There are worse things at a dog park than a fight. Avoid parasites and communicable diseases with a few simple tips from Dr. Caroline Patten of Liberty Vet Clinic.
Dog parks are a great place to socialize your dog and to let them burn off some energy. But there are a few precautions you should take before allowing your dog to enter a dog park.
It is important that your dog is up to date on all of his vaccinations. Puppies should finish their puppy series of vaccines before going to the dog park. Dogs can pick up many different viruses and bacteria at the dog park. At a minimum your dog should be up to date on parvo virus, rabies, distemper, and upper respiratory vaccines. Vaccines can prevent many serious and fatal diseases.
A fecal test should be checked at least once a year and regular dewormings are recommended.
Intestinal parasites are easily transmitted at a dog park. Many intestinal parasites can live in the soil at a dog park and are spread when your dog ingests the soil. Intestinal parasites can also be passed in the feces of an infected dog.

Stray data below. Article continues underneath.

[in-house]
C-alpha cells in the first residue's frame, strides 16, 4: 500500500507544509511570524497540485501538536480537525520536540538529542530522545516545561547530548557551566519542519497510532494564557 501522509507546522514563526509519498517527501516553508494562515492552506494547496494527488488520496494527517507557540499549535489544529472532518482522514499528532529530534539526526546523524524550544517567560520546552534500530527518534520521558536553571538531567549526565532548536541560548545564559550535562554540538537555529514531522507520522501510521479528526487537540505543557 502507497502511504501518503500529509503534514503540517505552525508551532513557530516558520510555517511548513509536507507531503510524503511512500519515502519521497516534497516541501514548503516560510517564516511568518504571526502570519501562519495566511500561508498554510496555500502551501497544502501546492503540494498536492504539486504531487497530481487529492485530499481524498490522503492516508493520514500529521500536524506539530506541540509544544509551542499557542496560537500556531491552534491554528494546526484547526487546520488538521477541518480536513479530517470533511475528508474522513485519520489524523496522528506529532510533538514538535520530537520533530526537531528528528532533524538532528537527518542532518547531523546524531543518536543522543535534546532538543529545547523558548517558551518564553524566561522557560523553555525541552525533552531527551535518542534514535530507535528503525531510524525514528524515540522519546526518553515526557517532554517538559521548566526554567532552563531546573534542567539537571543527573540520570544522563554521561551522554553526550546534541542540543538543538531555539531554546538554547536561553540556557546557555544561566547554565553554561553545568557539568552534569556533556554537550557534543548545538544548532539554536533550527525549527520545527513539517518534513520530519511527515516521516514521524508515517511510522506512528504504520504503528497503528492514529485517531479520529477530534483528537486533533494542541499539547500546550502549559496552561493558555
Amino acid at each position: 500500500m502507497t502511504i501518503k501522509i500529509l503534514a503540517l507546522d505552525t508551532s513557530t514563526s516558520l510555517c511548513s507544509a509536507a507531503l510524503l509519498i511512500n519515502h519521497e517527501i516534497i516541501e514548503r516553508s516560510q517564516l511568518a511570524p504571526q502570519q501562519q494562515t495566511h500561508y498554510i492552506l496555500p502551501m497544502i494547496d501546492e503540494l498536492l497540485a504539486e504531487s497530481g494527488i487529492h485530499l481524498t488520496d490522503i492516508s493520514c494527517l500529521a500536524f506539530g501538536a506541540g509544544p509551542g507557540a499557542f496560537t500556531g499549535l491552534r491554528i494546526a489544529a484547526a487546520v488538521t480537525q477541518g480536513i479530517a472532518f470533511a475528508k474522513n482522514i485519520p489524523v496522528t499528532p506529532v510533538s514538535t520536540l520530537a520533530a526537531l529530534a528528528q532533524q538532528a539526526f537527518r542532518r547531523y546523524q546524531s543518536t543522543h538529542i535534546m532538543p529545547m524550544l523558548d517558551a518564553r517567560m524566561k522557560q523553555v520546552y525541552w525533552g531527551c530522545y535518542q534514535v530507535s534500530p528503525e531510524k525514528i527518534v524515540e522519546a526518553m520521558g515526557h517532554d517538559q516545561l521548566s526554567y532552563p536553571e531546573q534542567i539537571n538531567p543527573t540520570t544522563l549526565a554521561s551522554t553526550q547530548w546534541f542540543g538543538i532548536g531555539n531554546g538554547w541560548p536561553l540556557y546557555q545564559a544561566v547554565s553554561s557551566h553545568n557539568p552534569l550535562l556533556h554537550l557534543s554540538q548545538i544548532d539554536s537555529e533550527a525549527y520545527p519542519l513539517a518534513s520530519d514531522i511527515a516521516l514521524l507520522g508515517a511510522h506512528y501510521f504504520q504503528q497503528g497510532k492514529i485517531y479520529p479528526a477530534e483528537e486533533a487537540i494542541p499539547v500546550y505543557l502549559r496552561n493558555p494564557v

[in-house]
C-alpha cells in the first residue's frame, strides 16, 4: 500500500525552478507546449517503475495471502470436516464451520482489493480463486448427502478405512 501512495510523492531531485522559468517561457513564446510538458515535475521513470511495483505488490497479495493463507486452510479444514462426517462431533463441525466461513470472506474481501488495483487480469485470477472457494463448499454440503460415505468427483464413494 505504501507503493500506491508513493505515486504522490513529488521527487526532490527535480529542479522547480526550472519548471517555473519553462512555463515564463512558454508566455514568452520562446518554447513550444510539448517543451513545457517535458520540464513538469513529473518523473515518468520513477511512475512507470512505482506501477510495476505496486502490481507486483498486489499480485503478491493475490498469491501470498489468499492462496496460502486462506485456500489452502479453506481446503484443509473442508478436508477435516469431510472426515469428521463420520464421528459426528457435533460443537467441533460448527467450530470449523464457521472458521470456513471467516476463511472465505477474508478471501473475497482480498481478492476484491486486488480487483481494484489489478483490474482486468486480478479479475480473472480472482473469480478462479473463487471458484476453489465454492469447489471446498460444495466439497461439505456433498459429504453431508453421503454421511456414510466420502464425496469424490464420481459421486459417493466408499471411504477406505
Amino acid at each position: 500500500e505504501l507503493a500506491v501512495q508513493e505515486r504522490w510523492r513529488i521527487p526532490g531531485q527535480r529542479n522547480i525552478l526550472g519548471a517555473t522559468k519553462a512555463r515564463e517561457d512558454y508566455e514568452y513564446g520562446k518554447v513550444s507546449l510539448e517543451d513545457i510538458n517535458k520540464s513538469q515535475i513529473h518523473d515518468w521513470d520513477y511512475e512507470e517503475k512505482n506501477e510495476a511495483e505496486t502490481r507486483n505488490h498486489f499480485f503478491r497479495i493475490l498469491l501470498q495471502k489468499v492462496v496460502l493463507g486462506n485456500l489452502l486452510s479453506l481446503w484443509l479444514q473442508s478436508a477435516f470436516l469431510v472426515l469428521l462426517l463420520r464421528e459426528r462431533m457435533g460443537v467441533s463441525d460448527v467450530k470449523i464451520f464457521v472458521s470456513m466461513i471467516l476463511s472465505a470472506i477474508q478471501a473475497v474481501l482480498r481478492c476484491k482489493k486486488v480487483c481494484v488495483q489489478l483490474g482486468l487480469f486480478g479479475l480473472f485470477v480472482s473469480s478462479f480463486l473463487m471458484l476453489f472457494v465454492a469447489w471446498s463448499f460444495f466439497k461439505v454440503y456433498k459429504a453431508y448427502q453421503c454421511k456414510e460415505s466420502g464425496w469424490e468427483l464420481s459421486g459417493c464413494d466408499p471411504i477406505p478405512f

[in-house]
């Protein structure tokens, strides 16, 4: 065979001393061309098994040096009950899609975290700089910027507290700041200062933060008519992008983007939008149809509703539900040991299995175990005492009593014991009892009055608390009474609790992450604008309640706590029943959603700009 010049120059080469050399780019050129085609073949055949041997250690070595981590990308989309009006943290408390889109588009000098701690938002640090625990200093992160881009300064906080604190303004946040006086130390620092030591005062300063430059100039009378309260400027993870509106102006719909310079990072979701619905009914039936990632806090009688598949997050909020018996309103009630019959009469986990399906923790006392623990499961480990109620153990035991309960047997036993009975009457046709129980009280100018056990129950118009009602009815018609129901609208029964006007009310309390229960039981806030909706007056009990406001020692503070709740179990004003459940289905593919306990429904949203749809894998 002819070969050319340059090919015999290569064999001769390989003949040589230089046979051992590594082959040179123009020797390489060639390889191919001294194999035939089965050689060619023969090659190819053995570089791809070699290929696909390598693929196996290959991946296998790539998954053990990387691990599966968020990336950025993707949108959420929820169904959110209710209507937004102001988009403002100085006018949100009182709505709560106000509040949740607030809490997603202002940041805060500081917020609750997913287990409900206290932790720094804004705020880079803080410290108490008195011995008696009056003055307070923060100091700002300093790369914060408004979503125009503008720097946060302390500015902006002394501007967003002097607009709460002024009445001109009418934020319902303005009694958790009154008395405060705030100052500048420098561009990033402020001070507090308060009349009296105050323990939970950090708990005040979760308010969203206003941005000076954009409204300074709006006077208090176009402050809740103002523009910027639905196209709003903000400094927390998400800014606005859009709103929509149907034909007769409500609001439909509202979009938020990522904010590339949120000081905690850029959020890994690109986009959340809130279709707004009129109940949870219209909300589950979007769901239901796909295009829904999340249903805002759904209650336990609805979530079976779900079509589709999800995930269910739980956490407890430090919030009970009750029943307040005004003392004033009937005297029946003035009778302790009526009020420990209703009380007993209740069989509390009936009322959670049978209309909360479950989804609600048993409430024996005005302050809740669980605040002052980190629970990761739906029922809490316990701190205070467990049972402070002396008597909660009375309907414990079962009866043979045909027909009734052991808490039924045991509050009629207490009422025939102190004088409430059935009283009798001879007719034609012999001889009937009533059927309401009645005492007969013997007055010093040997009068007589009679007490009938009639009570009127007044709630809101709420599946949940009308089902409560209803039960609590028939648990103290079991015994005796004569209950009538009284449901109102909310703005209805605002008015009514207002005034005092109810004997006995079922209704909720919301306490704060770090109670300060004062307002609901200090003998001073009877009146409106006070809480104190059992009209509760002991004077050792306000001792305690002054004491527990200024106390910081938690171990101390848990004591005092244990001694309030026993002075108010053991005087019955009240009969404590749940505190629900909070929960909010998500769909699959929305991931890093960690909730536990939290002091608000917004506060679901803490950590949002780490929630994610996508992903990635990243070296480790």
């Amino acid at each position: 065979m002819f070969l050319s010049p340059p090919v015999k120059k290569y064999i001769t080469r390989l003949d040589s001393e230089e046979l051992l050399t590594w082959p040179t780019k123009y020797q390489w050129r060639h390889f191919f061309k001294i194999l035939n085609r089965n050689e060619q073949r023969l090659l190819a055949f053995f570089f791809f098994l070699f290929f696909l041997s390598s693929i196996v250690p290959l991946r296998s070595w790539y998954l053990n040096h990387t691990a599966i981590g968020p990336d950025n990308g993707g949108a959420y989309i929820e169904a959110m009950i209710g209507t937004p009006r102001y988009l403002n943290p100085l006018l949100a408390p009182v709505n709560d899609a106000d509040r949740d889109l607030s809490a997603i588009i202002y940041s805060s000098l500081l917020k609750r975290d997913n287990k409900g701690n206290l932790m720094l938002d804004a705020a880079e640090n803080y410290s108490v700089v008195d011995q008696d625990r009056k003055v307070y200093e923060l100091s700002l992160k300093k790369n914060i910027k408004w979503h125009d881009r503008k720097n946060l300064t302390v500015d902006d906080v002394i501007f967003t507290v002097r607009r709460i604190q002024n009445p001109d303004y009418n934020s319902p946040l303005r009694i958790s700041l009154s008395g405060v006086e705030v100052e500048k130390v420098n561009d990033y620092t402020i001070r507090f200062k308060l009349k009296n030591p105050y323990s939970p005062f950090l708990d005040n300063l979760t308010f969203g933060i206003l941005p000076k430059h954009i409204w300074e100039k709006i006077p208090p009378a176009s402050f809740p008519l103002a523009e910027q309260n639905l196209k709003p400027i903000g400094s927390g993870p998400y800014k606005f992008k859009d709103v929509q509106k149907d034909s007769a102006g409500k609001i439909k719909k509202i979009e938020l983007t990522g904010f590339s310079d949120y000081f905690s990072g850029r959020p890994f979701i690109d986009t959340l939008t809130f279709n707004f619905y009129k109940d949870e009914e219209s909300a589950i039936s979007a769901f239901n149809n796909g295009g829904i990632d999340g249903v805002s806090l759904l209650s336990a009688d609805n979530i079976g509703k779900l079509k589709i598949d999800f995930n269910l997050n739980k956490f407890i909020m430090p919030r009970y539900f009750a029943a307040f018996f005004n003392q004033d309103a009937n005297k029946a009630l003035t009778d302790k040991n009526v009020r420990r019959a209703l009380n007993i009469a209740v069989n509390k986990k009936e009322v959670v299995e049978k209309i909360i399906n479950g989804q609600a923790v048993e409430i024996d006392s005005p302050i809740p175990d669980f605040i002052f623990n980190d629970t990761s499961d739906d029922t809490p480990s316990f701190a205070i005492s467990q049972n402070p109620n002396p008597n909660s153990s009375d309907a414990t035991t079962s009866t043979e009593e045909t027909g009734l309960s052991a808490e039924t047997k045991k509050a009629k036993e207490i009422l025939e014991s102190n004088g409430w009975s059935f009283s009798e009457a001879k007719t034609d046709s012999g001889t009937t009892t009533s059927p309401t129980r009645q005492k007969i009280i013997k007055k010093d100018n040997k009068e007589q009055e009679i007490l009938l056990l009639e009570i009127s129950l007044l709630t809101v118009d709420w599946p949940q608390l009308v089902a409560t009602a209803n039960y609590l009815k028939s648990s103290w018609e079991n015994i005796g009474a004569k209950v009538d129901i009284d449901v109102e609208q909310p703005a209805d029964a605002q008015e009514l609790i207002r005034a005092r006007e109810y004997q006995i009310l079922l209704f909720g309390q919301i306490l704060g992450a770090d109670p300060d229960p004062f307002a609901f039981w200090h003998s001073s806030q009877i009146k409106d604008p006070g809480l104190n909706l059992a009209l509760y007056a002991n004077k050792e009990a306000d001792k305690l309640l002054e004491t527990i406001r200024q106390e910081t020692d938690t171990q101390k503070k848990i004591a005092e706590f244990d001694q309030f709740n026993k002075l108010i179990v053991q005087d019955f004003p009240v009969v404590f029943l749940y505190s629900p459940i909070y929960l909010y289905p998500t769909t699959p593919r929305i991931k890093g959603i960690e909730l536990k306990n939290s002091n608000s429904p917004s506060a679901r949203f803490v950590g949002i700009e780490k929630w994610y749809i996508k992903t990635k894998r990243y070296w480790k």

These parasites are easily transmitted to another dog at the park if the dog accidentally ingests a piece of the feces. Communal water bowls can transmit bacteria between dogs as well.
All dogs should be treated year round for fleas and ticks. Dogs can easily pick up fleas and ticks while at the dog park so prevention is the best strategy. There are many great flea and tick products on the market right now and they are very effective. Dogs should be treated every month for the whole year.
Winter can be particularly dangerous because many owners believe colder temps always kill parasites. In the case of severe cold snaps they do, but winters in our area are generally mild, leaving the possibility that parasites can remain active.
ABOUT DR. PATTEN
She and her husband, Bret Asbury (a law professor), moved to a twin on Fox Street in 2013 with their children Gus and Marlowe. She set up Liberty Vet Clinic in Roxborough soon after. More here.